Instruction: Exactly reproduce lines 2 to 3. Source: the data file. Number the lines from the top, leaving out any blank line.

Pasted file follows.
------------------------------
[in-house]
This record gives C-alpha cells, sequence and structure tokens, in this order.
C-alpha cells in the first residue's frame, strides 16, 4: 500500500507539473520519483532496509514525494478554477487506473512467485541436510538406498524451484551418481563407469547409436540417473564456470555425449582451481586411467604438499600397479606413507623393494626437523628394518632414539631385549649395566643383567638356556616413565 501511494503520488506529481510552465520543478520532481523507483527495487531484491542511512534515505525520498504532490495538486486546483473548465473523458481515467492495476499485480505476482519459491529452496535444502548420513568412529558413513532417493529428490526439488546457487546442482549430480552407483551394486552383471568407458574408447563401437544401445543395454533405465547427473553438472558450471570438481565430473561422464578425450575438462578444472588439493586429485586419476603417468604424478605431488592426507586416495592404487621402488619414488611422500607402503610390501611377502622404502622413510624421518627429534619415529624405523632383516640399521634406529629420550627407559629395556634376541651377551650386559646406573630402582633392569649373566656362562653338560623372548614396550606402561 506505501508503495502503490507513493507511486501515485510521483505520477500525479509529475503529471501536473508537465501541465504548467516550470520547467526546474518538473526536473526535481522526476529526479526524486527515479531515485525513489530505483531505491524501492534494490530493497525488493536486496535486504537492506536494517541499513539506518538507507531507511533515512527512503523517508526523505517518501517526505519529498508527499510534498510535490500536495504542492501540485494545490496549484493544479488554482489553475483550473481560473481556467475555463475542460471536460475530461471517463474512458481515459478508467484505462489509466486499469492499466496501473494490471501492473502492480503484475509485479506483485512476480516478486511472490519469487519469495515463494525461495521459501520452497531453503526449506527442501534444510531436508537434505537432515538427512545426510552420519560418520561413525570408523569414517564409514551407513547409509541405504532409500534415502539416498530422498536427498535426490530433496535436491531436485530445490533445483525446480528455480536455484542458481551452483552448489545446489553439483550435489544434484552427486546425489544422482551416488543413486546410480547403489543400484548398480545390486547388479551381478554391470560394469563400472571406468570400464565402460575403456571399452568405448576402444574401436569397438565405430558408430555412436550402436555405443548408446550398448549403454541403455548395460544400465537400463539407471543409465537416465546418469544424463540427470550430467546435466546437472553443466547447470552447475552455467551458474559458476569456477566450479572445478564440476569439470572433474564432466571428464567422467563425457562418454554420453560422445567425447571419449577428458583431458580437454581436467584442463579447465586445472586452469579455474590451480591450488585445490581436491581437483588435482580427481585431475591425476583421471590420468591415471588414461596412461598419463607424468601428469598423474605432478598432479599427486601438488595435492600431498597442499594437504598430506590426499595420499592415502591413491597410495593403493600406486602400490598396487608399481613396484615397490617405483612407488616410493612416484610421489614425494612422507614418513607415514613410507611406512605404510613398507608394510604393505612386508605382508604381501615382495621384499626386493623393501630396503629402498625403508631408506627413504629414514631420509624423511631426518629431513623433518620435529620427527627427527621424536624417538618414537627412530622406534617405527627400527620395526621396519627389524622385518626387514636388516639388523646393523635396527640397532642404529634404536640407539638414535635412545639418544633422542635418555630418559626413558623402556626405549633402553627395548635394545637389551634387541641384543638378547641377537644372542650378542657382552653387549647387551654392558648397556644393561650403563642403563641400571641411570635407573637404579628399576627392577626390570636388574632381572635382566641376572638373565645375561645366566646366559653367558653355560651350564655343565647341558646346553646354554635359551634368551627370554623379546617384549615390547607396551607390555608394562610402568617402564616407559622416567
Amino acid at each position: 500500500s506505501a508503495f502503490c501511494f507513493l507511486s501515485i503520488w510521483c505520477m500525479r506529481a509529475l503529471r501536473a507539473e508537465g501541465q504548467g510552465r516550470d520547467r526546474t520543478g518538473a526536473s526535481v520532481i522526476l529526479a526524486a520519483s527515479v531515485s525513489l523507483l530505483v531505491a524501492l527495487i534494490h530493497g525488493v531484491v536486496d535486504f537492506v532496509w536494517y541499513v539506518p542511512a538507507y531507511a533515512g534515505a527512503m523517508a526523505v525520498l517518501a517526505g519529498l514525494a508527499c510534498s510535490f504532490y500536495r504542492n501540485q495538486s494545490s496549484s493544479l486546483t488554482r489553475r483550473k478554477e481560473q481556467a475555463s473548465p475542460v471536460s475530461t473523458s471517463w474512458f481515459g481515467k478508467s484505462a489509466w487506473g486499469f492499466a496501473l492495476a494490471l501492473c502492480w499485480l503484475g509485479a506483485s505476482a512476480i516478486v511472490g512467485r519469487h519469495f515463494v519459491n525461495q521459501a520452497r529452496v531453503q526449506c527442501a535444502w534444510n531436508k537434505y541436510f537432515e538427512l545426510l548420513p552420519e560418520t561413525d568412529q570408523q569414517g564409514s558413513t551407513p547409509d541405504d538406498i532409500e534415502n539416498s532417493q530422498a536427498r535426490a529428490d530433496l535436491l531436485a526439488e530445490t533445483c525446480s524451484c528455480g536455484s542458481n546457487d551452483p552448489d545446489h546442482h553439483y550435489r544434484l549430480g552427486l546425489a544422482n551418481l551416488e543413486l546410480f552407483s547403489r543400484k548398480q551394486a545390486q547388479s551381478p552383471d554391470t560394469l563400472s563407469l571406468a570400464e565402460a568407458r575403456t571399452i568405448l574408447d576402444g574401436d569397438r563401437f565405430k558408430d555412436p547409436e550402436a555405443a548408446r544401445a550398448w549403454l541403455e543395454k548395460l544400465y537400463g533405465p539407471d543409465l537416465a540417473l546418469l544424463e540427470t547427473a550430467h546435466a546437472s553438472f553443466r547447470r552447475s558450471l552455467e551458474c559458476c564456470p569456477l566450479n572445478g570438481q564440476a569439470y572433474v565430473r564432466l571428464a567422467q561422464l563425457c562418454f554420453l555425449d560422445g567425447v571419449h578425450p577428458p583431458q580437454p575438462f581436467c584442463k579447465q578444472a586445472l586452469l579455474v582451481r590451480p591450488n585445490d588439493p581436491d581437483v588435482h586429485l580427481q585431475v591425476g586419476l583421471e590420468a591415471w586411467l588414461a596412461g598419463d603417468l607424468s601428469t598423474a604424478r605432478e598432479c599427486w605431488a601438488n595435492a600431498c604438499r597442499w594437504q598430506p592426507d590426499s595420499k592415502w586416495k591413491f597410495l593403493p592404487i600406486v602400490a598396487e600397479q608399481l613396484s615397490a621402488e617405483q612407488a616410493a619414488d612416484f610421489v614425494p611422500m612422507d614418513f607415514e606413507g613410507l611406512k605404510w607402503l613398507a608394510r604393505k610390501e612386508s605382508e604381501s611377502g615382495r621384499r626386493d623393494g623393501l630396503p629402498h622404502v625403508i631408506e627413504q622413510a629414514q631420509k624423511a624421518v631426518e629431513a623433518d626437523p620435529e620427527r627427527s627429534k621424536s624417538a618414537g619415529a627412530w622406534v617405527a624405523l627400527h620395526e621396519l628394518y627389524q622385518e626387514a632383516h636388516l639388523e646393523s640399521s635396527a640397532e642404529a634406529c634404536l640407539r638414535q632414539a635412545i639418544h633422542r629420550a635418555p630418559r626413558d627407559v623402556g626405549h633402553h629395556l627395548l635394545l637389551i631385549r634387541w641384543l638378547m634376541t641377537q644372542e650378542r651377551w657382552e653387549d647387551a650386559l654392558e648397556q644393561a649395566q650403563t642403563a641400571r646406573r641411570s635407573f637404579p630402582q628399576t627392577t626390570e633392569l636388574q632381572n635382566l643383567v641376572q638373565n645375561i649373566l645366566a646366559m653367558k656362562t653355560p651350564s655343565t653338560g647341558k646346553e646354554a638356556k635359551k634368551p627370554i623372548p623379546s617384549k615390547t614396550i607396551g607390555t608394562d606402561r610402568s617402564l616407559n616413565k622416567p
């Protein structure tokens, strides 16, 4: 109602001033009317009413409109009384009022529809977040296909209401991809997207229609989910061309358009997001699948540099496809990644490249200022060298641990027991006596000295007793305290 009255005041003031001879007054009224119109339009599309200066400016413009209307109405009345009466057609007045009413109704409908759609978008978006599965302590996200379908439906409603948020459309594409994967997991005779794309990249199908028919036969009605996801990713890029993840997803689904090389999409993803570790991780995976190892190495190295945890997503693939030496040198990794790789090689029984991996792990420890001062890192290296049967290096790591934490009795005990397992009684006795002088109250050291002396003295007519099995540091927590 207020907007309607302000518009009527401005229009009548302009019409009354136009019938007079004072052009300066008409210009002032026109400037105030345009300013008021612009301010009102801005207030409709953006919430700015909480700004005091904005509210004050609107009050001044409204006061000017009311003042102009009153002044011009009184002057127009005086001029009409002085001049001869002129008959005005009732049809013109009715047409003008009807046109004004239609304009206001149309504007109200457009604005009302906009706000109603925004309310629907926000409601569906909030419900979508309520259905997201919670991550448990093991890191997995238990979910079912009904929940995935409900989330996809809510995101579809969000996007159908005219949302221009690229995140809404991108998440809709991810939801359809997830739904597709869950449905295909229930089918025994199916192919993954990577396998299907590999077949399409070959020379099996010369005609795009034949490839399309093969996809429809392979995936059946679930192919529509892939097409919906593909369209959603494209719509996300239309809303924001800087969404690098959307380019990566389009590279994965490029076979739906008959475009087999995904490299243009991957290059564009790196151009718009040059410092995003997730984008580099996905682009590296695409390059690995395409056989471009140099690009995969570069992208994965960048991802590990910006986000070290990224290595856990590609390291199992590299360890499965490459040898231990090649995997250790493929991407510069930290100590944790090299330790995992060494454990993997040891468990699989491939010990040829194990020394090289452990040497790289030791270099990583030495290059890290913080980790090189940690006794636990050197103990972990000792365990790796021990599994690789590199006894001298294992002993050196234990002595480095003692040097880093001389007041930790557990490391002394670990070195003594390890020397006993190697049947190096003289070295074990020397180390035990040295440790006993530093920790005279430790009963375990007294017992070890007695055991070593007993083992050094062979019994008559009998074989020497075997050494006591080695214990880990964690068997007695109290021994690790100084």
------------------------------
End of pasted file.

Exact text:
This record gives C-alpha cells, sequence and structure tokens, in this order.
C-alpha cells in the first residue's frame, strides 16, 4: 500500500507539473520519483532496509514525494478554477487506473512467485541436510538406498524451484551418481563407469547409436540417473564456470555425449582451481586411467604438499600397479606413507623393494626437523628394518632414539631385549649395566643383567638356556616413565 501511494503520488506529481510552465520543478520532481523507483527495487531484491542511512534515505525520498504532490495538486486546483473548465473523458481515467492495476499485480505476482519459491529452496535444502548420513568412529558413513532417493529428490526439488546457487546442482549430480552407483551394486552383471568407458574408447563401437544401445543395454533405465547427473553438472558450471570438481565430473561422464578425450575438462578444472588439493586429485586419476603417468604424478605431488592426507586416495592404487621402488619414488611422500607402503610390501611377502622404502622413510624421518627429534619415529624405523632383516640399521634406529629420550627407559629395556634376541651377551650386559646406573630402582633392569649373566656362562653338560623372548614396550606402561 506505501508503495502503490507513493507511486501515485510521483505520477500525479509529475503529471501536473508537465501541465504548467516550470520547467526546474518538473526536473526535481522526476529526479526524486527515479531515485525513489530505483531505491524501492534494490530493497525488493536486496535486504537492506536494517541499513539506518538507507531507511533515512527512503523517508526523505517518501517526505519529498508527499510534498510535490500536495504542492501540485494545490496549484493544479488554482489553475483550473481560473481556467475555463475542460471536460475530461471517463474512458481515459478508467484505462489509466486499469492499466496501473494490471501492473502492480503484475509485479506483485512476480516478486511472490519469487519469495515463494525461495521459501520452497531453503526449506527442501534444510531436508537434505537432515538427512545426510552420519560418520561413525570408523569414517564409514551407513547409509541405504532409500534415502539416498530422498536427498535426490530433496535436491531436485530445490533445483525446480528455480536455484542458481551452483552448489545446489553439483550435489544434484552427486546425489544422482551416488543413486546410480547403489543400484548398480545390486547388479551381478554391470560394469563400472571406468570400464565402460575403456571399452568405448576402444574401436569397438565405430558408430555412436550402436555405443548408446550398448549403454541403455548395460544400465537400463539407471543409465537416465546418469544424463540427470550430467546435466546437472553443466547447470552447475552455467551458474559458476569456477566450479572445478564440476569439470572433474564432466571428464567422467563425457562418454554420453560422445567425447571419449577428458583431458580437454581436467584442463579447465586445472586452469579455474590451480591450488585445490581436491581437483588435482580427481585431475591425476583421471590420468591415471588414461596412461598419463607424468601428469598423474605432478598432479599427486601438488595435492600431498597442499594437504598430506590426499595420499592415502591413491597410495593403493600406486602400490598396487608399481613396484615397490617405483612407488616410493612416484610421489614425494612422507614418513607415514613410507611406512605404510613398507608394510604393505612386508605382508604381501615382495621384499626386493623393501630396503629402498625403508631408506627413504629414514631420509624423511631426518629431513623433518620435529620427527627427527621424536624417538618414537627412530622406534617405527627400527620395526621396519627389524622385518626387514636388516639388523646393523635396527640397532642404529634404536640407539638414535635412545639418544633422542635418555630418559626413558623402556626405549633402553627395548635394545637389551634387541641384543638378547641377537644372542650378542657382552653387549647387551654392558648397556644393561650403563642403563641400571641411570635407573637404579628399576627392577626390570636388574632381572635382566641376572638373565645375561645366566646366559653367558653355560651350564655343565647341558646346553646354554635359551634368551627370554623379546617384549615390547607396551607390555608394562610402568617402564616407559622416567